The client can have the space above the tracks left open or covered with a transom or Ranma (as they are called in Japan). What fills the space might be a shoji-like screen, or a carved panel. It might be a geometric pattern; like broken ice or maybe snowflakes. It may or may-not have rice-paper in it.
The installation is almost typical for me, except I build the valance for the upper track like a “I” beam or “strong-back”. Depending on the width of the opening, I make the faces of the valance box wider. I have easily spanned 9′ with 3 doors hanging from it. It was so strong that I could do pull-ups on the installed valance box. In order for this to work, there must be existing walls on either side.
And if the client decides to move, they can remove the screens and valance box and take them along.

Looking For Modern Rolling Door Hardware?

Posted by on Feb 21, 2014 in Shoji Blog | 0 comments

Looking For Modern Rolling Door Hardware?

Fine Homebuilding is a great magazine that I have subscribed to off and on for many years. As I detailed in the previous blog post, it even has pictures of my work!
Today, I wanted to point out that there is a great article on rolling hardware in the JAN-2014 issue.
The writer is (of course) a professional and he goes over all the different kinds available. He goes over a couple brands of hardware and even covers the brand I mostly use: Johnson Hardware. See:
On Johnson’s website they have it broken down in categories. I don’t use the wall mount hardware much see:
I would use it more if I was doing more condo jobs. When I use it, I glue a 3/8″ piece of matching wood right onto the metal fascia. This looks a hundred times better and is a quick solution. I don’t care for a “mill finish” metal band anywhere near my nice doors. I always hide it.

The hardware pictured on the cover of Fine Homebuilding is from I think: Rustica. see at:
In the article, author/carpenter: Gary M. Katz mentions that when you buy the tracks, make sure there is a way to mount it securely.
Gary explains that most tracks are predrilled for the mounting holes. If you use this type, you must have a header in the wall AND you must extend that header at least the width of the door on the side the door will slide. Rustica makes a tube type (not mentioned in the article) that has a different type mounting hardware:
This type hardware is great for existing conditions. If you can’t tear out and install a header, you will need to position the mounting posts on top of the stud. This will require the installer to locate each stud and mark the wall at the stud center. You will also undoubtedly need a board mounted on top of the studs, the length of the track. If you don’t have a board there,as you tighten the lag bolts on the posts, it will crush the drywall. The thickness of this board may be determined by the thickness of the base as that will push the centerline of the door out from the wall. I think it’s best to get the hardware first and measure it . The company does NOT provide all the details on their site and in the article, Gary does NOT have any base to deal with.
I have one ordered RIGHT NOW from Rustica and I am awaiting it’s arrival so I can determine what the heck I must do. That’s the way it goes around here sometimes. if you have questions, write me as I may be able to help.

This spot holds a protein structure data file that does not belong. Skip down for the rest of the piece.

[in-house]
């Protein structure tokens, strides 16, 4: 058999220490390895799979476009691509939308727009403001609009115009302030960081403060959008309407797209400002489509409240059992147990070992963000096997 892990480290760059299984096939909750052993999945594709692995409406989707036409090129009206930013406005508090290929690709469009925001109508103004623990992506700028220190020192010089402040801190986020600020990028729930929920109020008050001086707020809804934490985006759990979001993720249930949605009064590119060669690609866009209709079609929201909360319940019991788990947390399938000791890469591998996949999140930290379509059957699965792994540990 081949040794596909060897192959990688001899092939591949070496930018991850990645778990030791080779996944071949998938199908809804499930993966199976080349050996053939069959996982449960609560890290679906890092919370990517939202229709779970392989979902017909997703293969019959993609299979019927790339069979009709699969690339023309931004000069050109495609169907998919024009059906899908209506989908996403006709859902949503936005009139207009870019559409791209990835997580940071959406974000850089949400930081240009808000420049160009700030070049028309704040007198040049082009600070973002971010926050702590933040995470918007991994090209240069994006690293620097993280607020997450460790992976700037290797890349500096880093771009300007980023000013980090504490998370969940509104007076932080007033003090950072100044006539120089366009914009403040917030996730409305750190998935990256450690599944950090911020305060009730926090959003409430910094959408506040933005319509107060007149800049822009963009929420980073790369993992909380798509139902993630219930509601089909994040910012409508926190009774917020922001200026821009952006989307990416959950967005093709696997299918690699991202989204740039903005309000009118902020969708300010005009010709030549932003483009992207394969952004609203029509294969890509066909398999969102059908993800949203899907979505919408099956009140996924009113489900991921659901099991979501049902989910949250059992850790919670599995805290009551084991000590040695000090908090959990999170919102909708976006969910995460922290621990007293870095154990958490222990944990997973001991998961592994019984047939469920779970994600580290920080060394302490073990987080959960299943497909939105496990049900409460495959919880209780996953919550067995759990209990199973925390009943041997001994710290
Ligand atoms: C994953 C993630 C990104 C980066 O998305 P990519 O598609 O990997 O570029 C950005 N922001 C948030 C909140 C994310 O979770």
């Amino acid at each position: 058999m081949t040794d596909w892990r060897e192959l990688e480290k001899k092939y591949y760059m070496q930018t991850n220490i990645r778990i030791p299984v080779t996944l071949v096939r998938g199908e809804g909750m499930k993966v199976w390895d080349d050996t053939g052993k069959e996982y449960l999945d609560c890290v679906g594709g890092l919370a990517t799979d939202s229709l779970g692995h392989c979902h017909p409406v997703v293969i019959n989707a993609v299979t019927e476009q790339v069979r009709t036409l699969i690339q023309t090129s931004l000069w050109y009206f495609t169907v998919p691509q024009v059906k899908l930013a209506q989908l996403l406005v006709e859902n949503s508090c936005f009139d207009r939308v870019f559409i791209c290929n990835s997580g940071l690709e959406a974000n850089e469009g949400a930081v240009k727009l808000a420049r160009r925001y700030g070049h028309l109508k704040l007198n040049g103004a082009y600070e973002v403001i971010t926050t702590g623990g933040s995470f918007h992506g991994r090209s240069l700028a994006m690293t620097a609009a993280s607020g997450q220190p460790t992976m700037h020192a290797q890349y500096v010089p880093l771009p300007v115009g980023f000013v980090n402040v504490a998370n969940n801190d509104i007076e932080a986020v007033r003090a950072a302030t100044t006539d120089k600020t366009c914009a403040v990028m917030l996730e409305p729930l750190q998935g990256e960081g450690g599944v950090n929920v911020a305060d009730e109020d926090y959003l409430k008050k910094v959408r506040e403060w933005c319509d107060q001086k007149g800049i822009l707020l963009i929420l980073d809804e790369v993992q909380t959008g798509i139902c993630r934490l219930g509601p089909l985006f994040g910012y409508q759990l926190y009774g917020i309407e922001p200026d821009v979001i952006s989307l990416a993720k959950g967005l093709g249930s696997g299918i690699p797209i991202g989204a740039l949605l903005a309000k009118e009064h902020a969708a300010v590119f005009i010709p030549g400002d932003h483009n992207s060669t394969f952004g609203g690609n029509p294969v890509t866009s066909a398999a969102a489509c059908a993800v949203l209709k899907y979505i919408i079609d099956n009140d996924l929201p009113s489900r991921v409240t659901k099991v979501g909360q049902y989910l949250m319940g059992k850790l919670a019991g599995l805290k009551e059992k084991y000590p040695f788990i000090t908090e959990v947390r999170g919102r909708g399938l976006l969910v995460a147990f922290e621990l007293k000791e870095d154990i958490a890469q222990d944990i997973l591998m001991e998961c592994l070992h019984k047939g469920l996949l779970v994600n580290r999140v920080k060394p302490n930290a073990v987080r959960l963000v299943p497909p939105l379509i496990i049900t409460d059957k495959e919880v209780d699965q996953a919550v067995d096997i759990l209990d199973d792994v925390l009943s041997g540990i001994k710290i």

PSS makes it to the Big Time! Pictures and aknowledgement in FINE HOMEBUILDING Magazine.

Posted by on Feb 11, 2014 in Custom Shoji Screens, Shoji Blog | 0 comments

PSS makes it to the Big Time! Pictures and aknowledgement in FINE HOMEBUILDING Magazine.

Well, I thought that getting 10 huge Oak Shoji into Google’s headquarters was the big time. I was wrong!
Seems that being acknowledged in the premier homebuilding magazine “Fine Homebuilding” is a step up for PSS.
Some of the following was lifted from the article in March 2014 of Fine Homebuilding. The article is in the Project Gallery and titled Serene in the City. You can find the whole article on the web at:

The architectural firm; ART/Albert, Righter and Tittmann, with J.B. Clancy and Lyle Bradley designed the ultimate Brownstone interior… The client needed a tranquil place for meditation, yoga, and a comfortable area for entertaining…
The yet un-named owner let the architects design one of the coolest places I’ve ever seen. And lucky me, ART found Portlandshojiscreen for the traditional style Shoji.
The job for me consisted of 6 CVG Douglas Fir Shoji. Each screen is about 3′ x 6′ and has the traditional wood tracks in CVG Fir also. The tops and bottoms of the doors have a notched profile that fits into dado’d grooves in the wood track.
All the screens are double sided. This is a Western thing and would be considered: untraditional. The Shoji have a typical kumiko (grid) design. One side of the kumiko is fixed and the other side is screwed to the frame for easy removal of the paper. The insert material is a Japanese Artist paper that is very tough. It is an off-white shade and a little thicker than the usual shoji paper as it is really designed for water-color painting. I used it because of the large rectangles of the kumiko. I made my own glue from sticky rice for this project.
The finish is a thin, 2 part type lacquer in a Matt sheen, and the wood appears like there isn’t any finish.
What can’t be seen in the article is that there are 2 sets of 3 screens and they are on 2 sides of the tatami room that is mostly unseen. In one of the pics in the magazine not the web version, you can glimpse a portion through the stairs. There is way more to the site than shown in the pictures.
This job was actually done in 2009/2010.